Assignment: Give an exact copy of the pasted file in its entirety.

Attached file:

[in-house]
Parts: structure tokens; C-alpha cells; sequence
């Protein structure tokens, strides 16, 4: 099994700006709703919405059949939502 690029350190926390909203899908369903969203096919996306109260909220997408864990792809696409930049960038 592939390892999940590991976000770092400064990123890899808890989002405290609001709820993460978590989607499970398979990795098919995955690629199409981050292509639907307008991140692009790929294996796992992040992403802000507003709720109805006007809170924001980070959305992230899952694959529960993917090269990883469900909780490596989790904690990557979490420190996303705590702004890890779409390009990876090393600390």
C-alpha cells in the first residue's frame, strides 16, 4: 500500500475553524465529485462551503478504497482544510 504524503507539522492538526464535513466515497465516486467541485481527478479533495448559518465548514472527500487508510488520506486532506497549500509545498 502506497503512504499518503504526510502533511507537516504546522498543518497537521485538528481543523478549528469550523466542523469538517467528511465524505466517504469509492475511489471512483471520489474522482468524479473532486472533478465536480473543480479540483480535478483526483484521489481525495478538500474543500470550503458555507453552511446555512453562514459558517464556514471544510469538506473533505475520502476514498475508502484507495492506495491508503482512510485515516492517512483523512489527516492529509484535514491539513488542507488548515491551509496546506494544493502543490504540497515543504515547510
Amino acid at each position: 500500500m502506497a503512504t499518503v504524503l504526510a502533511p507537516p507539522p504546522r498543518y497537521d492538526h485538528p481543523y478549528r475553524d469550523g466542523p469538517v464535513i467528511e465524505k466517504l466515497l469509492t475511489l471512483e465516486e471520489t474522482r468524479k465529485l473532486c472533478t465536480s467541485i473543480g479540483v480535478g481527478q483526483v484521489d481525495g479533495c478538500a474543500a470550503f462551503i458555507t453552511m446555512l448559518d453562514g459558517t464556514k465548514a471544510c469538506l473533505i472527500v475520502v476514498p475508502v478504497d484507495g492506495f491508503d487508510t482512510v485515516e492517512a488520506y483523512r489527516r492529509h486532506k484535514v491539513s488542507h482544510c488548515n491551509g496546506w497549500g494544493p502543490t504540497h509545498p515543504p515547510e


[in-house]
Parts: structure tokens; C-alpha cells; sequence
């Protein structure tokens, strides 16, 4: 099994700006709703919405059949939502 690029350190926390909203899908369903969203096919996306109260909220997408864990792809696409930049960038 592939390892999940590991976000770092400064990123890899808890989002405290609001709820993460978590989607499970398979990795098919995955690629199409981050292509639907307008991140692009790929294996796992992040992403802000507003709720109805006007809170924001980070959305992230899952694959529960993917090269990883469900909780490596989790904690990557979490420190996303705590702004890890779409390009990876090393600390």
C-alpha cells in the first residue's frame, strides 16, 4: 500500500475553524465529485462551503478504497482544510 504524503507539522492538526464535513466515497465516486467541485481527478479533495448559518465548514472527500487508510488520506486532506497549500509545498 502506497503512504499518503504526510502533511507537516504546522498543518497537521485538528481543523478549528469550523466542523469538517467528511465524505466517504469509492475511489471512483471520489474522482468524479473532486472533478465536480473543480479540483480535478483526483484521489481525495478538500474543500470550503458555507453552511446555512453562514459558517464556514471544510469538506473533505475520502476514498475508502484507495492506495491508503482512510485515516492517512483523512489527516492529509484535514491539513488542507488548515491551509496546506494544493502543490504540497515543504515547510
Amino acid at each position: 500500500m502506497a503512504t499518503v504524503l504526510a502533511p507537516p507539522p504546522r498543518y497537521d492538526h485538528p481543523y478549528r475553524d469550523g466542523p469538517v464535513i467528511e465524505k466517504l466515497l469509492t475511489l471512483e465516486e471520489t474522482r468524479k465529485l473532486c472533478t465536480s467541485i473543480g479540483v480535478g481527478q483526483v484521489d481525495g479533495c478538500a474543500a470550503f462551503i458555507t453552511m446555512l448559518d453562514g459558517t464556514k465548514a471544510c469538506l473533505i472527500v475520502v476514498p475508502v478504497d484507495g492506495f491508503d487508510t482512510v485515516e492517512a488520506y483523512r489527516r492529509h486532506k484535514v491539513s488542507h482544510c488548515n491551509g496546506w497549500g494544493p502543490t504540497h509545498p515543504p515547510e